In one fell swoop, former Trump White House aide Cassidy Hutchinson transformed the story of the January 6, 2021, attack on the Capitol.
Hutchinson, who was a top deputy to Trump chief of staff Mark Meadows, revealed a series of stunning details about the events of the Capitol riot during her testimony to the January 6 committee. Hutchinson’s testimony suggests that the president knew in advance that violence was a possibility that day, and may very well have approved of it. He instructed his supporters to go to the Capitol, knowing that they were armed, and planned to join them personally once they arrived. After he was prevented from going personally, he told top aides that his vice president deserved the “hang Mike Pence” chants and that the rioters weren’t doing anything wrong.
Just a few days ago, Donald Trump attempted to downplay the day’s events, describing them as “a simple protest that got out of hand.” This was never credible, but Hutchinson’s testimony has simply demolished it. What once may have plausibly been described as an inchoate violent mob egged on by the president now looks much more like an attempted coup.
How Hutchinson’s testimony changed what we knew about January 6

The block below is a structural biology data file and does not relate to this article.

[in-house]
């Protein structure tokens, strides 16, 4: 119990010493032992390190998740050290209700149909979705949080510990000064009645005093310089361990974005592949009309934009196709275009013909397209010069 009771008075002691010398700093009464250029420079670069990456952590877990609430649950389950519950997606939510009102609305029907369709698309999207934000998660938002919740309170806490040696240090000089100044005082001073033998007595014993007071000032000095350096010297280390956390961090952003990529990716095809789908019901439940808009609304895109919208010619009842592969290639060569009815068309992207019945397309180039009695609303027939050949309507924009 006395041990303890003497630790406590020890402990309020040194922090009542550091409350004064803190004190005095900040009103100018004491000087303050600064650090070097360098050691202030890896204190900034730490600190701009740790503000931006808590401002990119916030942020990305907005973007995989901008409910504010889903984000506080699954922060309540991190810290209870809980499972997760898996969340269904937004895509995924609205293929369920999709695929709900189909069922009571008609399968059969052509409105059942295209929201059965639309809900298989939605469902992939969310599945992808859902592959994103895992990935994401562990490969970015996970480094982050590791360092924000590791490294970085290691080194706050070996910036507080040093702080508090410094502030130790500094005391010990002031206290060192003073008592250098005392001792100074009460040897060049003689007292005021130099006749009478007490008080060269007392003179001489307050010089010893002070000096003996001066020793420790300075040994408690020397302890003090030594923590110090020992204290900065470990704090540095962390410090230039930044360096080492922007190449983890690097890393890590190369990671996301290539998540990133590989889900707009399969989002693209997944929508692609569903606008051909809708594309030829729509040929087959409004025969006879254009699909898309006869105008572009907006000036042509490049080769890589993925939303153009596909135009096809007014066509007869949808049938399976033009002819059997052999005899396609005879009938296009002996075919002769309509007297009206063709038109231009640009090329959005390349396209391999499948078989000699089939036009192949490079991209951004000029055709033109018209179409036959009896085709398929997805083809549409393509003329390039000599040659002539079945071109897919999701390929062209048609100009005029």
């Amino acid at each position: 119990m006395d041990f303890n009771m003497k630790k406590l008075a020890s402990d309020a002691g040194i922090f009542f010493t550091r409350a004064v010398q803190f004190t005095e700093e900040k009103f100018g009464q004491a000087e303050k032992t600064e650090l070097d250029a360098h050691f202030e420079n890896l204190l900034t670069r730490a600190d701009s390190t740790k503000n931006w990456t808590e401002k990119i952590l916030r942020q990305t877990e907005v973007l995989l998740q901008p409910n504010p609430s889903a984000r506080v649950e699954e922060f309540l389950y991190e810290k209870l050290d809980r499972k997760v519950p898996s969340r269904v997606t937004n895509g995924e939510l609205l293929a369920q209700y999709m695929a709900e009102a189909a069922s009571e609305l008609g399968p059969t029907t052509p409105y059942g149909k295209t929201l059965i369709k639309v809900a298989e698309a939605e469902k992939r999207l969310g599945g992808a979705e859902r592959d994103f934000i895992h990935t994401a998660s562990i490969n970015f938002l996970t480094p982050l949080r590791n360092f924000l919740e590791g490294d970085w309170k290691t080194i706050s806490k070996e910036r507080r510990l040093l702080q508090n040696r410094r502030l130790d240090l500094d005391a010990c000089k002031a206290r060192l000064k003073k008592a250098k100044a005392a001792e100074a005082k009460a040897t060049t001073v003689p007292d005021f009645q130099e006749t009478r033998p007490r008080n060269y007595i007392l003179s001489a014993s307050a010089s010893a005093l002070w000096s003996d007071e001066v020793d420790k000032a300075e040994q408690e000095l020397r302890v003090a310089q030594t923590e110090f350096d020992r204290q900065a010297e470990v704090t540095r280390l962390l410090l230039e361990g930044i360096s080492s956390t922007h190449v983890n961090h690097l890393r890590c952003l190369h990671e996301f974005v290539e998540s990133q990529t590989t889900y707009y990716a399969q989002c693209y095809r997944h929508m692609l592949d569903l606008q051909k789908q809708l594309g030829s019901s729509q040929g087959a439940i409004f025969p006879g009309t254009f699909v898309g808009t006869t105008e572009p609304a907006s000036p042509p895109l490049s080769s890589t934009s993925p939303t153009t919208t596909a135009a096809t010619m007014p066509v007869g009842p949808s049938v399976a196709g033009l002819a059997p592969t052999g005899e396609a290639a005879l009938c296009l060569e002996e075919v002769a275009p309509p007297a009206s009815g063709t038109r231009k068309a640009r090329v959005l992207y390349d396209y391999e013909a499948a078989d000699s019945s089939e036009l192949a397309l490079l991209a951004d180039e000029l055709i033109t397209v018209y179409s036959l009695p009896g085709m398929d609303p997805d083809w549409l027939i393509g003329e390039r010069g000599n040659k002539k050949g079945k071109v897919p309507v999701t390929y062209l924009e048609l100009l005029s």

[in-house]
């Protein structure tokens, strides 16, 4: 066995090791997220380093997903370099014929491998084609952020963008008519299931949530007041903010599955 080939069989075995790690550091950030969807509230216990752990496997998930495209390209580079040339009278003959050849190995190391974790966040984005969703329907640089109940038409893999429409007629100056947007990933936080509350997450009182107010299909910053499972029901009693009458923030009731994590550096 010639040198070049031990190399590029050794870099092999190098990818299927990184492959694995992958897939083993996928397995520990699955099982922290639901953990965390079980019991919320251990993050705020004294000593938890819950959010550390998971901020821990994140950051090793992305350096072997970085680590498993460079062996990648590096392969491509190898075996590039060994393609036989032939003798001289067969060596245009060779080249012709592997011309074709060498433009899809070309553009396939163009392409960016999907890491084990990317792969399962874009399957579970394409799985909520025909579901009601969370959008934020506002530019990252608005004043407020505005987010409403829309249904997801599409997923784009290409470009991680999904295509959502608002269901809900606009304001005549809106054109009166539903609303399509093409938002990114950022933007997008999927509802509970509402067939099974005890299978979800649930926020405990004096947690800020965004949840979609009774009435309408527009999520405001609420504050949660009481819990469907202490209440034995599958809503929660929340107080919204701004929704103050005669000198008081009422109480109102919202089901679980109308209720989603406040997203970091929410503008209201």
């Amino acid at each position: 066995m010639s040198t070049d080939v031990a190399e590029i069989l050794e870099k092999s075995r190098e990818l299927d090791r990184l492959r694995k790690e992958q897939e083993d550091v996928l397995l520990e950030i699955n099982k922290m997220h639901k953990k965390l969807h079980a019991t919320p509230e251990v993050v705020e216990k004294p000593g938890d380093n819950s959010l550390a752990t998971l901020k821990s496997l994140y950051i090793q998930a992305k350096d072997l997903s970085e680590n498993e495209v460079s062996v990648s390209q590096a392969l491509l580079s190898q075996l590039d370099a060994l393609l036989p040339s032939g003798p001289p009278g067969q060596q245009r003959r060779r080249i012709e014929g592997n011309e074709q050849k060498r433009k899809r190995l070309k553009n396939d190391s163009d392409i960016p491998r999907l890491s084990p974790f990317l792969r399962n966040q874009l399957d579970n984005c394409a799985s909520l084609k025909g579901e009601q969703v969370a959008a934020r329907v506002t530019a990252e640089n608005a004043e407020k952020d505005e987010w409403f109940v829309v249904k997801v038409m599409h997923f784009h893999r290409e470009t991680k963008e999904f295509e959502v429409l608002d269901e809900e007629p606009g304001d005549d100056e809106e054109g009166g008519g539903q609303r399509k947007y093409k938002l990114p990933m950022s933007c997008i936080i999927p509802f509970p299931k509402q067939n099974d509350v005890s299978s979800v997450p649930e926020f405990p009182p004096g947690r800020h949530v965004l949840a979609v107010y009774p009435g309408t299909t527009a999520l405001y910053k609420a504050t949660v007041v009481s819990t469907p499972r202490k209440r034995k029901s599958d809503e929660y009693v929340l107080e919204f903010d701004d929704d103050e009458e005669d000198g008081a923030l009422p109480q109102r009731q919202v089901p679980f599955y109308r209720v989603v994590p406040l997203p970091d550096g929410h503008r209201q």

To understand how Hutchinson changed what we knew about the Capitol attack, it’s helpful to focus on four key moments in her testimony.
1) In a January 2, 2021, conversation, Trump ally Rudy Giuliani told Hutchinson that “we are going to the Capitol, it’s going to be great, the president is going to be there.” When she asked Meadows about what Giuliani said, her boss warned that “things might get real, real bad on January 6.” In the following days, the White House received repeated warnings from intelligence agencies that the rally might turn violent; neither Trump nor Meadows did anything.
This not only indicates that the White House had warning of a very serious risk of violence at the rally, but raises the question of whether the violence was actually planned — that is, what specifically “real, real bad” referred to.
2) On the morning of the attack, when Trump was informed that people in the crowd for his speech had weapons, Hutchinson heard the president say, “I don’t care that they have weapons. They’re not here to hurt me.”
This is the strongest evidence we’ve had that the president had direct and advance warning on the day of the attack that his crowd was prepared for violence, and that he then proceeded to instruct these people to march on the Capitol, indifferent at best that those weapons might be used there. “They’re not here to hurt me” could be read a couple of ways: It could simply be downplaying any threat to Trump’s person, but it could also suggest he believed that they were there to hurt someone else.
3) After his speech, Trump had planned to personally travel to the Capitol with the rioters. Hutchinson was informed by another White House aide that Secret Service agents attempted to take the car back to the White House instead, citing ongoing violence. In response, Trump reportedly tried to physically seize control of the wheel from a Secret Service agent in a failed attempt to drive to the Capitol.